Paragraph 4 pleaded the terms governing any transfer of money by Mr Patel to Mr Mirza, which included allegations that Mr Georgiou was not, nor was to be, involved in the transaction in any way and that Mr Mirza was to be entitled to a commission from any profit generated for Mr Patel. Paragraph 5 pleaded that Mr Mirza's proposal was in the nature of an offer that Mr Patel accepted. Paragraph 9 pleaded the transfer of the £620,000 to Mr Mirza's bank account. Paragraph 10 pleaded a further, or alternative, case that the money was transferred to and held by Mr Mirza upon trust for the sole purpose of applying the money in accordance with the proposal. Paragraph 11 pleaded Mr Mirza's explanation in 2010 that the Chancellor was no longer expected to make the predicted statement and that he would not therefore be implementing the proposal and would return the money. Paragraph 12 pleaded what Mr Mirza had said was the mistaken payment to Mr Georgiou. Paragraph 13 pleaded that if Mr Mirza had paid the money to Mr Georgiou, he did so in breach of the contract with Mr Patel. Paragraph 14 pleaded that 'the consideration for the payment of the Funds by [Mr Patel] to [Mr Mirza] has wholly failed in that [Mr Mirza's] obligations under the terms of the contract remain wholly unperformed and [Mr Mirza] has provided no other consideration for the Funds'. Paragraph 14 alleged that Mr Mirza had, in receiving the money and in failing to repay it, been unjustly enriched. Paragraph 15 pleaded that the purpose of the trust upon which Mr Mirza had held the money had failed and that, as from such failure, Mr Mirza held the money upon a bare trust for Mr Patel. The claims were for damages and/or equitable compensation, payment of the £620,000, a declaration that the £620,000 was held on trust for Mr Patel, accounts, inquiries and payment.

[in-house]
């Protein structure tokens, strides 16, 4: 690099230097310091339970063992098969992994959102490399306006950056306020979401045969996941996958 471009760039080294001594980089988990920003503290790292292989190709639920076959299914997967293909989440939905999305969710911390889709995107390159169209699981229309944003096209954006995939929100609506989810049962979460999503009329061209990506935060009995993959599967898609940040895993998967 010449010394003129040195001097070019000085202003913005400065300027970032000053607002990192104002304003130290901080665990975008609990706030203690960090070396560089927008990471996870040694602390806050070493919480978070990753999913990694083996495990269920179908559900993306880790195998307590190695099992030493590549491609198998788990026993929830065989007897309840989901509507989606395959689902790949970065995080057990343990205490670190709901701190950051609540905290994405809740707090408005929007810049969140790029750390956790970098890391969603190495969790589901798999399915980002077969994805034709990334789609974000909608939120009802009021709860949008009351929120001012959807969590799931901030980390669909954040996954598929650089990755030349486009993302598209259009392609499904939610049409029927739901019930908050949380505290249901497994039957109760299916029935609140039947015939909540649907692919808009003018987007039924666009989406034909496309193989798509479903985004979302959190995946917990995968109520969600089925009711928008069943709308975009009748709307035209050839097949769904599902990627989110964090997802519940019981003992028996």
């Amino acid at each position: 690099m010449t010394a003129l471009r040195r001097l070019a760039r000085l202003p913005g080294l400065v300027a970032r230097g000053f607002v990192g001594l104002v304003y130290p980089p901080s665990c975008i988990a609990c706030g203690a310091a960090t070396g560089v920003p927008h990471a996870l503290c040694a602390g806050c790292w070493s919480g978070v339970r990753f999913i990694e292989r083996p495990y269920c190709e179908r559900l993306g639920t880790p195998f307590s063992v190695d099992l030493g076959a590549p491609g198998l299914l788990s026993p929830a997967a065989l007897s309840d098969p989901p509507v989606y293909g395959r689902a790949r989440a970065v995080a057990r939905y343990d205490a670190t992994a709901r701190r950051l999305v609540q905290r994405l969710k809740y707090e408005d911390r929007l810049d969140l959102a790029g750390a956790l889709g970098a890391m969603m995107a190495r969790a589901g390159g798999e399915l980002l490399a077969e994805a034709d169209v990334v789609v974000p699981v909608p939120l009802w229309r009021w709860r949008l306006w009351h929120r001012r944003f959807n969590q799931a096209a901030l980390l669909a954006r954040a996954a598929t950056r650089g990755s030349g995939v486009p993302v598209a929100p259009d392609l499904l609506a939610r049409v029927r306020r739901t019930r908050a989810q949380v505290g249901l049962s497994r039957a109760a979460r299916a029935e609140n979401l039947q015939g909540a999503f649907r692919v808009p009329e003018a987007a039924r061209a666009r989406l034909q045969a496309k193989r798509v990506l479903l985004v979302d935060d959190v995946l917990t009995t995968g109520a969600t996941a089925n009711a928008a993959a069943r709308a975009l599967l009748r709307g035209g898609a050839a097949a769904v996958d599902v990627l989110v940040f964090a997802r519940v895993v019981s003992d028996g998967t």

The re-amended defence denied all dealings or agreements between Mr Mirza and Mr Patel. It admitted the payment of the £620,000 by Mr Patel, but advanced a complicated explanation that Mr Mirza believed this was really provided by Mr Georgiou for legitimate investment in bank shares and that it was only in about May 2011 that Mr Mirza discovered that Mr Patel had made funds available to Mr Georgiou for him to invest. Mr Mirza pleaded that in due course he decided not to proceed with his investment agreement with Mr Georgiou and returned the money to him. No point was made that Mr Patel's claim was, on its face,...

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5 books & journal articles
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    • Irwin Books The Law of Contracts. Third Edition Vitiating Factors
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    ...254. 253 (1979), 105 DLR (3d) 434 (Alta CA). 254 Above note 206. 255 Tribe v Tribe , [1995] 4 All ER 236 at 260 (CA). 256 Ibid . 257 [2014] EWCA Civ 1047 (CA) [ Patel ]. 258 [2016] UKSC 42 (SC). Illegality 551 the Court of Appeal on the basis that the exception could apply, in the absence o......
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    • Singapore Academy of Law Journal No. 2019, December 2019
    • 1 December 2019
    ...22 See Bowmakers Ltd v Barnet Instruments Ltd [1945] KB 65. 23 [1994] 1 AC 340 at 376, per Lord Browne-Wilkinson. 24 Patel v Mirza [2014] EWCA Civ 1047; [2015] Ch 271 at [20], per Rimer LJ, and [102], per Vos LJ. 25 [2009] UKHL 39; [2009] 1 AC 1391. 26 Stone and Rolls Ltd v Moore Stephens [......